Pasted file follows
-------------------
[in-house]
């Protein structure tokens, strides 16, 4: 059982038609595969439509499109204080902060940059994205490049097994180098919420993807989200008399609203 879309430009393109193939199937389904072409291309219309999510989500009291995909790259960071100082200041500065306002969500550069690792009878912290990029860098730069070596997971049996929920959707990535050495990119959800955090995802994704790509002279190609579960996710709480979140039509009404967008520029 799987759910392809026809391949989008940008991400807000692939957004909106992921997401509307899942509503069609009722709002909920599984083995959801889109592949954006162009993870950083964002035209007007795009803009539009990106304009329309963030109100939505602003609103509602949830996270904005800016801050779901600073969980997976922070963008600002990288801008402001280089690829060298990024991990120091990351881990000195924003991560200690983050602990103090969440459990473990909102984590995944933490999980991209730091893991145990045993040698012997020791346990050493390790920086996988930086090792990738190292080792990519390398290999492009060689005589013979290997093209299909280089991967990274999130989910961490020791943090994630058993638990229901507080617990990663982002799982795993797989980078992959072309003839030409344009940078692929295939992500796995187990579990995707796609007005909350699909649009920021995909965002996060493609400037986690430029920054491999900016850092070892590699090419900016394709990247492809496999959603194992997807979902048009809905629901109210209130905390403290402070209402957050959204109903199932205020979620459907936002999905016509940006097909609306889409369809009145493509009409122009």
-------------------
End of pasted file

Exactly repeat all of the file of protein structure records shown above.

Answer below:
[in-house]
């Protein structure tokens, strides 16, 4: 059982038609595969439509499109204080902060940059994205490049097994180098919420993807989200008399609203 879309430009393109193939199937389904072409291309219309999510989500009291995909790259960071100082200041500065306002969500550069690792009878912290990029860098730069070596997971049996929920959707990535050495990119959800955090995802994704790509002279190609579960996710709480979140039509009404967008520029 799987759910392809026809391949989008940008991400807000692939957004909106992921997401509307899942509503069609009722709002909920599984083995959801889109592949954006162009993870950083964002035209007007795009803009539009990106304009329309963030109100939505602003609103509602949830996270904005800016801050779901600073969980997976922070963008600002990288801008402001280089690829060298990024991990120091990351881990000195924003991560200690983050602990103090969440459990473990909102984590995944933490999980991209730091893991145990045993040698012997020791346990050493390790920086996988930086090792990738190292080792990519390398290999492009060689005589013979290997093209299909280089991967990274999130989910961490020791943090994630058993638990229901507080617990990663982002799982795993797989980078992959072309003839030409344009940078692929295939992500796995187990579990995707796609007005909350699909649009920021995909965002996060493609400037986690430029920054491999900016850092070892590699090419900016394709990247492809496999959603194992997807979902048009809905629901109210209130905390403290402070209402957050959204109903199932205020979620459907936002999905016509940006097909609306889409369809009145493509009409122009």